I ask again, why do we nonsensically talk about woke social issues that are of no real-world consequence to the average American? Everyone is equal under law. Our nation’s poverty line is 35 times the global average. America is one of the youngest countries yet has the longest standing constitution on earth, providing us extraordinary freedom and liberties. But we are overtaken by declarations of marginalization because the woke left who control the country’s major institutions can’t handle their own privilege. They feel guilty for the prosperity America provides instead of being grateful for it.
The uprising in critical race theory and the notion of systemic racism is another example of how this guilt and search for power has manifest itself. No one has been able to provide substantiated evidence of systemic racism besides pointing to statistical disparities among minorities — excluding Asians of course — and calling that “proof” in of itself.
Contrary to the idea of a racially decrepit America, black Americans are the most successful group of people of African descent in the world. More black families in the United States live in the middle and upper classes than in the low-income bracket. Nigerian Americans have an average income of $5,000 more than the nation’s annual average. If we are a systemically racist country, we are the worst systemically racist country in history.
Instead of counting their blessings and making the most out of the great gift of living in America, woke progressives feel the need to be oppressed, or an ally of the so-called oppressed, in order to harness the power of moral authority. They collect the virtue that comes with fighting against a perceived evil. In the absence of true systemic discrimination and widespread adversity, leftists have created their own faux obstacles to combat in order to fight their internal guilt that stems from their inherent fortune of being an American.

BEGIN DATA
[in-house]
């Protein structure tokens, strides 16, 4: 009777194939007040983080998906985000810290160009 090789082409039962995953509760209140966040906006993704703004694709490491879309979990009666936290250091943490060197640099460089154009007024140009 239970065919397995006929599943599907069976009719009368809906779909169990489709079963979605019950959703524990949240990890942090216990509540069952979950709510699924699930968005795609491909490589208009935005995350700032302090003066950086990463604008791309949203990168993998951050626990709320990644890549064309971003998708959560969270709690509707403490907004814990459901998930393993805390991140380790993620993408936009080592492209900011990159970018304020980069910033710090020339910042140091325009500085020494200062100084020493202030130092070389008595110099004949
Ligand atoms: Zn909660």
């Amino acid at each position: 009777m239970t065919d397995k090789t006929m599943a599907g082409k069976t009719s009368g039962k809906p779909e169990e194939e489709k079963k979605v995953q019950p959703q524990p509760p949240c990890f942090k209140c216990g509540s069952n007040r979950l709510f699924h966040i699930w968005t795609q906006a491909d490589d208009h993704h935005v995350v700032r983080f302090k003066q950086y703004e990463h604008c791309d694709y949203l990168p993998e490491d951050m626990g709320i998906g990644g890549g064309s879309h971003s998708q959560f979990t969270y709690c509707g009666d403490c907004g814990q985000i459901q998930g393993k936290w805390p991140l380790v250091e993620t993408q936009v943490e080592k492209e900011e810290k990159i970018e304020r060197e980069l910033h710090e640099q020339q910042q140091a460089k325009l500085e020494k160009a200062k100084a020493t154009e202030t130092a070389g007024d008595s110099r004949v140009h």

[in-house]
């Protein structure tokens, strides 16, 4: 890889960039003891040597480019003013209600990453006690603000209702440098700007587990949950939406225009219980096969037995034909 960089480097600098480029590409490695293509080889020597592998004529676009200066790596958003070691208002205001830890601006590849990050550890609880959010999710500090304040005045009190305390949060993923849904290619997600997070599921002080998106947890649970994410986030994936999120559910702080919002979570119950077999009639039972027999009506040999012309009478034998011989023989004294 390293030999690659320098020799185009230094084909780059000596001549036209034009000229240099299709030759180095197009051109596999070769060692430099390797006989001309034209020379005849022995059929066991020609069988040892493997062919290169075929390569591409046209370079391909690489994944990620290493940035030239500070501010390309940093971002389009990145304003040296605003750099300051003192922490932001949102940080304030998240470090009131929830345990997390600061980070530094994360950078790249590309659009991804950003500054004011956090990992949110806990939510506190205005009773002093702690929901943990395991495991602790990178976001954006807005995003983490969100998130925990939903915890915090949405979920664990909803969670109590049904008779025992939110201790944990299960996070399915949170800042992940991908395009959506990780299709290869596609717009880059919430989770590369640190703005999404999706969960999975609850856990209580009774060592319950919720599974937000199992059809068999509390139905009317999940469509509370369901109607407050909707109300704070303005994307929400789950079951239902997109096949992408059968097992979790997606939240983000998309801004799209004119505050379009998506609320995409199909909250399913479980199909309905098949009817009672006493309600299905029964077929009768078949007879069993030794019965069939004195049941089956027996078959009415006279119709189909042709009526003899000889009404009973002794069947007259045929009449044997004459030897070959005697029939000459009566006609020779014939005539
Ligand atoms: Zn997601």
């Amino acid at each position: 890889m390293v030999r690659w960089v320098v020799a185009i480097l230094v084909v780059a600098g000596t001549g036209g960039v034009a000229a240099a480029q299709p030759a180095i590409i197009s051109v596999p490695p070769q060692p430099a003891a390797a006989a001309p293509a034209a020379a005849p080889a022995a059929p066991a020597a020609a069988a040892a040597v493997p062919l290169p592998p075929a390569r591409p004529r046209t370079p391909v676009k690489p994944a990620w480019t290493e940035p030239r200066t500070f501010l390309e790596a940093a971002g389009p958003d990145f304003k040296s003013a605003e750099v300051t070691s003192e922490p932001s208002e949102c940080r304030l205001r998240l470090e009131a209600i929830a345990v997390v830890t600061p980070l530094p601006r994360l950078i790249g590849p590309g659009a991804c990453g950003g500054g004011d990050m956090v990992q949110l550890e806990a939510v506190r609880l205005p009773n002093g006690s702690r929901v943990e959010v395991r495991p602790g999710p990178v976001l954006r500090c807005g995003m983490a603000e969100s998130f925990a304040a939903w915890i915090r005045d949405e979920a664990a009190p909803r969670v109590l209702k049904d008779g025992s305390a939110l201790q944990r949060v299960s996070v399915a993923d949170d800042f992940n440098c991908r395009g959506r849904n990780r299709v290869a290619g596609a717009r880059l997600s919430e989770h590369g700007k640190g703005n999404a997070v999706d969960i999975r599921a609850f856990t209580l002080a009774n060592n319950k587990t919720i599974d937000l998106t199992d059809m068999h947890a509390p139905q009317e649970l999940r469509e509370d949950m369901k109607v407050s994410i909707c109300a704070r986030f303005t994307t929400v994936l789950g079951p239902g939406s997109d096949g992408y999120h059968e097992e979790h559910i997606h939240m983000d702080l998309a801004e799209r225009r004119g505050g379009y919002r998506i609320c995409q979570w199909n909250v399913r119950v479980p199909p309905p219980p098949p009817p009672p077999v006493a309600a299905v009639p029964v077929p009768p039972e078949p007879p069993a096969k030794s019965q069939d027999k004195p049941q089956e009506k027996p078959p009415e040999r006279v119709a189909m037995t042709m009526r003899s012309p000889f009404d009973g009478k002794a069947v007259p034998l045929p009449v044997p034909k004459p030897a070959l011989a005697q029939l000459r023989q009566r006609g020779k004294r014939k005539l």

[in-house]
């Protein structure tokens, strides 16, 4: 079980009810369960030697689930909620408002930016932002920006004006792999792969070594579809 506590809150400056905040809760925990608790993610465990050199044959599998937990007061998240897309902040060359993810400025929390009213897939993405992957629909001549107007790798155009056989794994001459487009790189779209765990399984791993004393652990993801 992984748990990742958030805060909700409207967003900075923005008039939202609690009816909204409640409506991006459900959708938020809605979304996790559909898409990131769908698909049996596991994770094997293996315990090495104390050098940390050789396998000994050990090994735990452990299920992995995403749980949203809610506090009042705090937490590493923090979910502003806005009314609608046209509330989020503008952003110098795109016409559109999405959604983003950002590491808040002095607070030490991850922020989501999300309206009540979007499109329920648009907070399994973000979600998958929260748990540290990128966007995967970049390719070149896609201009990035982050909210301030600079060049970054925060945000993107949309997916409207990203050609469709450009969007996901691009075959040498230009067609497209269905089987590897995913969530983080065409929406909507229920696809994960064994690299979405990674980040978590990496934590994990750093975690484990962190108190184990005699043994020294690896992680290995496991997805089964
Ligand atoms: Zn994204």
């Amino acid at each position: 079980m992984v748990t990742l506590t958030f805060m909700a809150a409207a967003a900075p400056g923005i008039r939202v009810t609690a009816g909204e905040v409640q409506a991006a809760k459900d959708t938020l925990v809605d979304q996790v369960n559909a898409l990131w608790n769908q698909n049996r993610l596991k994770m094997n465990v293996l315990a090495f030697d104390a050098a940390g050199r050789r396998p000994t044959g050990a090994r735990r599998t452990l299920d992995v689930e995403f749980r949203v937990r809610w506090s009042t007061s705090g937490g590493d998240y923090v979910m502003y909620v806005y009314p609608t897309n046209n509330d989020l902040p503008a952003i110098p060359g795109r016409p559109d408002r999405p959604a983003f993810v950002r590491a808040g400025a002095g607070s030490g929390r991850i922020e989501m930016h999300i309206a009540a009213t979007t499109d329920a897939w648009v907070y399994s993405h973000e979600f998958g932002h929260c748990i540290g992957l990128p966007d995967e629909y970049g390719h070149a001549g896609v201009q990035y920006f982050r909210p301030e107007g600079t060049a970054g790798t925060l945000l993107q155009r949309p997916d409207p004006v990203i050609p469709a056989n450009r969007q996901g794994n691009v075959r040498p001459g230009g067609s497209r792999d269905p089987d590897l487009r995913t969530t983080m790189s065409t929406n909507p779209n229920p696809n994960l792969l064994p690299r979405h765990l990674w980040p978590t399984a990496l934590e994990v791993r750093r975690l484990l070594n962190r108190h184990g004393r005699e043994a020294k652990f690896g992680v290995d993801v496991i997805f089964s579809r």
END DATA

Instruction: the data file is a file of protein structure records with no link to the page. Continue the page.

A family in Uganda living on $20 a day doesn’t care about transgender representation in movies or think about the number of women who choose to be in STEM fields. Citizens living under communist tyranny in China and Cuba don’t care about critical race theory or corporate virtue signaling; they’re too busy dreaming of living in a free capitalist society. Woke ideology only exists in prosperity and privilege.
White privilege, male privilege, wealthy privilege, cis-gender privilege, heterosexual privilege, able-bodied privilege — you get the idea — have nothing on egotistical, woke privilege. America isn’t perfect, no country is, but she has done more to alleviate the sins of her past than any other. She has seen more safety, freedom, prosperity, and success than any other. Spitting in the face of that isn’t “woke.” It’s privileged.
Alyssa has her Bachelor’s in Business Administration and currently works as an analyst in corporate finance. She grew up in northern Wisconsin and is a former collegiate hockey player. Alyssa is pursuing her passion for current events and politics through writing and being an advocate for the conservative movement.